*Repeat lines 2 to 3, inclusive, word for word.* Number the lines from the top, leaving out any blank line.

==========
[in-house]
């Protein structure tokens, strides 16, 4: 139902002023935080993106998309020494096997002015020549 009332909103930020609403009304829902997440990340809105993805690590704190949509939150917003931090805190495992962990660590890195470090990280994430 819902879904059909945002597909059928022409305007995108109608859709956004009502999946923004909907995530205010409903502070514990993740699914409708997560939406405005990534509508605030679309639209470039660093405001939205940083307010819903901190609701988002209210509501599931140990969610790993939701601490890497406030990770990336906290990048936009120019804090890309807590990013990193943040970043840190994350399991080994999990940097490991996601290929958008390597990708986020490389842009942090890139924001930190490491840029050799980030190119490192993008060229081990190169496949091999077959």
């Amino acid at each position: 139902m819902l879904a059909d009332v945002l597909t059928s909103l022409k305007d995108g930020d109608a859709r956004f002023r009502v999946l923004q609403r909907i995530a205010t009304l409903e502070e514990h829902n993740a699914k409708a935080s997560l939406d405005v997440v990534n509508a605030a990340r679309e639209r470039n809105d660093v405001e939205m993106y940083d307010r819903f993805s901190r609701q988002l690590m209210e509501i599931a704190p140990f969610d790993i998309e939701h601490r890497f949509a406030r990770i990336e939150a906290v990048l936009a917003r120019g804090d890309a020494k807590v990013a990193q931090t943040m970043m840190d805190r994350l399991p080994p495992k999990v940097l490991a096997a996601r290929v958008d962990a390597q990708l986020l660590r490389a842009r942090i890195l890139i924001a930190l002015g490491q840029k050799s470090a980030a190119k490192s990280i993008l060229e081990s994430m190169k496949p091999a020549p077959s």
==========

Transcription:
């Protein structure tokens, strides 16, 4: 139902002023935080993106998309020494096997002015020549 009332909103930020609403009304829902997440990340809105993805690590704190949509939150917003931090805190495992962990660590890195470090990280994430 819902879904059909945002597909059928022409305007995108109608859709956004009502999946923004909907995530205010409903502070514990993740699914409708997560939406405005990534509508605030679309639209470039660093405001939205940083307010819903901190609701988002209210509501599931140990969610790993939701601490890497406030990770990336906290990048936009120019804090890309807590990013990193943040970043840190994350399991080994999990940097490991996601290929958008390597990708986020490389842009942090890139924001930190490491840029050799980030190119490192993008060229081990190169496949091999077959």
């Amino acid at each position: 139902m819902l879904a059909d009332v945002l597909t059928s909103l022409k305007d995108g930020d109608a859709r956004f002023r009502v999946l923004q609403r909907i995530a205010t009304l409903e502070e514990h829902n993740a699914k409708a935080s997560l939406d405005v997440v990534n509508a605030a990340r679309e639209r470039n809105d660093v405001e939205m993106y940083d307010r819903f993805s901190r609701q988002l690590m209210e509501i599931a704190p140990f969610d790993i998309e939701h601490r890497f949509a406030r990770i990336e939150a906290v990048l936009a917003r120019g804090d890309a020494k807590v990013a990193q931090t943040m970043m840190d805190r994350l399991p080994p495992k999990v940097l490991a096997a996601r290929v958008d962990a390597q990708l986020l660590r490389a842009r942090i890195l890139i924001a930190l002015g490491q840029k050799s470090a980030a190119k490192s990280i993008l060229e081990s994430m190169k496949p091999a020549p077959s």